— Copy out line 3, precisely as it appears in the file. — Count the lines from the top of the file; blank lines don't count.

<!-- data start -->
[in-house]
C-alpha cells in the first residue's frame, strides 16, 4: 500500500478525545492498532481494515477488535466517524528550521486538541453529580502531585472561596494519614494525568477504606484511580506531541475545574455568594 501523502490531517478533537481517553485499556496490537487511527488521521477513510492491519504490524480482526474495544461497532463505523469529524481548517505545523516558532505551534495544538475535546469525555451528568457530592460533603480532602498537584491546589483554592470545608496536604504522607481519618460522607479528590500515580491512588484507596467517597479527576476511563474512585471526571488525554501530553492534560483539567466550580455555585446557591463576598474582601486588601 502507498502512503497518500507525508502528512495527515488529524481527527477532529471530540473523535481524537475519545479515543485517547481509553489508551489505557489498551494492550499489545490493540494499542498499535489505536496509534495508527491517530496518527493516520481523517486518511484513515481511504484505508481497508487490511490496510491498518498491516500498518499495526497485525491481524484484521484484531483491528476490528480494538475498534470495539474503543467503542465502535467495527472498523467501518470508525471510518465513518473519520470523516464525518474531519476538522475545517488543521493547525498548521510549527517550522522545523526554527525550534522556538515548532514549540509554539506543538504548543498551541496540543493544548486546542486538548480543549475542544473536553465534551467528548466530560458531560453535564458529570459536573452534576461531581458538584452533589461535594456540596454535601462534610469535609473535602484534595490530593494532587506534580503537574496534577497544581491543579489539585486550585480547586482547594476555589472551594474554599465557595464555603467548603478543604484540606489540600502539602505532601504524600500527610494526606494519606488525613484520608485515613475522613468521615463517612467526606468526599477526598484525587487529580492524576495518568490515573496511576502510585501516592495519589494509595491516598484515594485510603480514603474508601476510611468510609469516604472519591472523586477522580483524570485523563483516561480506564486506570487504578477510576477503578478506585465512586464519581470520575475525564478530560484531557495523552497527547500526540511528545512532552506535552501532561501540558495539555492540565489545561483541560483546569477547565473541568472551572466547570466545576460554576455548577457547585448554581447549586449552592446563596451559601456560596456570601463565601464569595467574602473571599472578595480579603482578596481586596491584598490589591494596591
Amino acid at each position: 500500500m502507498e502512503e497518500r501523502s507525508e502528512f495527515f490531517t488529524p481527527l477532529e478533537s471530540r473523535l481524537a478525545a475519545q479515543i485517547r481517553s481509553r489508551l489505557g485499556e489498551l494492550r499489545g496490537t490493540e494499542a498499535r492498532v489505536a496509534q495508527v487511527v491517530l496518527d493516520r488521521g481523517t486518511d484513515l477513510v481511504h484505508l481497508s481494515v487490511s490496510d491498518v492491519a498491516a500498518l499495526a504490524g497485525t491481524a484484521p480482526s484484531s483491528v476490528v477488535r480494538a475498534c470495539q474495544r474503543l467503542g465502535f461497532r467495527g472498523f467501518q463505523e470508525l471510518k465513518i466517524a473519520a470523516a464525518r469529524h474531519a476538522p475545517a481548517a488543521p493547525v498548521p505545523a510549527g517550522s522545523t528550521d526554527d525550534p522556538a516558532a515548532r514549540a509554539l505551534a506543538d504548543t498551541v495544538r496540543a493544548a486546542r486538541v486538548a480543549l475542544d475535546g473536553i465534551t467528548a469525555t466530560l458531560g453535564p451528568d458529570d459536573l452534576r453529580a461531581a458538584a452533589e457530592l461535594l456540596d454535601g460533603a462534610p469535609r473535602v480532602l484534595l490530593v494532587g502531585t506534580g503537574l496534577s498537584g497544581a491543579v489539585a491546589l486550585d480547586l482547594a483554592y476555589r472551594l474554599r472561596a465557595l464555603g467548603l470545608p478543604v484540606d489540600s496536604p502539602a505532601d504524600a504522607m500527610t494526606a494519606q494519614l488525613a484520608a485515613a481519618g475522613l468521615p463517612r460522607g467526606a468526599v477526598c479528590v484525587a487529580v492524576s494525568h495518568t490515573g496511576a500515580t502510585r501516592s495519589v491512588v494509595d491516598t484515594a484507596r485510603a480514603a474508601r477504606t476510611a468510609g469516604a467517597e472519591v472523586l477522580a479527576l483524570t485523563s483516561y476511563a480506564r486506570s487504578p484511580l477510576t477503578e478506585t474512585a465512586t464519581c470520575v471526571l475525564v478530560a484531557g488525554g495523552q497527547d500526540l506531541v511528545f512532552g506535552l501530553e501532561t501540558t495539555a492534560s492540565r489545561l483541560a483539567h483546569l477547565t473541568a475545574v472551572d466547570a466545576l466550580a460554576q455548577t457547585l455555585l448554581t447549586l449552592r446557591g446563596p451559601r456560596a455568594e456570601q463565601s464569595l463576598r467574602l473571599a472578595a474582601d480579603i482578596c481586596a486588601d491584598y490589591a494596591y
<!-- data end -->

Amino acid at each position: 500500500m502507498e502512503e497518500r501523502s507525508e502528512f495527515f490531517t488529524p481527527l477532529e478533537s471530540r473523535l481524537a478525545a475519545q479515543i485517547r481517553s481509553r489508551l489505557g485499556e489498551l494492550r499489545g496490537t490493540e494499542a498499535r492498532v489505536a496509534q495508527v487511527v491517530l496518527d493516520r488521521g481523517t486518511d484513515l477513510v481511504h484505508l481497508s481494515v487490511s490496510d491498518v492491519a498491516a500498518l499495526a504490524g497485525t491481524a484484521p480482526s484484531s483491528v476490528v477488535r480494538a475498534c470495539q474495544r474503543l467503542g465502535f461497532r467495527g472498523f467501518q463505523e470508525l471510518k465513518i466517524a473519520a470523516a464525518r469529524h474531519a476538522p475545517a481548517a488543521p493547525v498548521p505545523a510549527g517550522s522545523t528550521d526554527d525550534p522556538a516558532a515548532r514549540a509554539l505551534a506543538d504548543t498551541v495544538r496540543a493544548a486546542r486538541v486538548a480543549l475542544d475535546g473536553i465534551t467528548a469525555t466530560l458531560g453535564p451528568d458529570d459536573l452534576r453529580a461531581a458538584a452533589e457530592l461535594l456540596d454535601g460533603a462534610p469535609r473535602v480532602l484534595l490530593v494532587g502531585t506534580g503537574l496534577s498537584g497544581a491543579v489539585a491546589l486550585d480547586l482547594a483554592y476555589r472551594l474554599r472561596a465557595l464555603g467548603l470545608p478543604v484540606d489540600s496536604p502539602a505532601d504524600a504522607m500527610t494526606a494519606q494519614l488525613a484520608a485515613a481519618g475522613l468521615p463517612r460522607g467526606a468526599v477526598c479528590v484525587a487529580v492524576s494525568h495518568t490515573g496511576a500515580t502510585r501516592s495519589v491512588v494509595d491516598t484515594a484507596r485510603a480514603a474508601r477504606t476510611a468510609g469516604a467517597e472519591v472523586l477522580a479527576l483524570t485523563s483516561y476511563a480506564r486506570s487504578p484511580l477510576t477503578e478506585t474512585a465512586t464519581c470520575v471526571l475525564v478530560a484531557g488525554g495523552q497527547d500526540l506531541v511528545f512532552g506535552l501530553e501532561t501540558t495539555a492534560s492540565r489545561l483541560a483539567h483546569l477547565t473541568a475545574v472551572d466547570a466545576l466550580a460554576q455548577t457547585l455555585l448554581t447549586l449552592r446557591g446563596p451559601r456560596a455568594e456570601q463565601s464569595l463576598r467574602l473571599a472578595a474582601d480579603i482578596c481586596a486588601d491584598y490589591a494596591y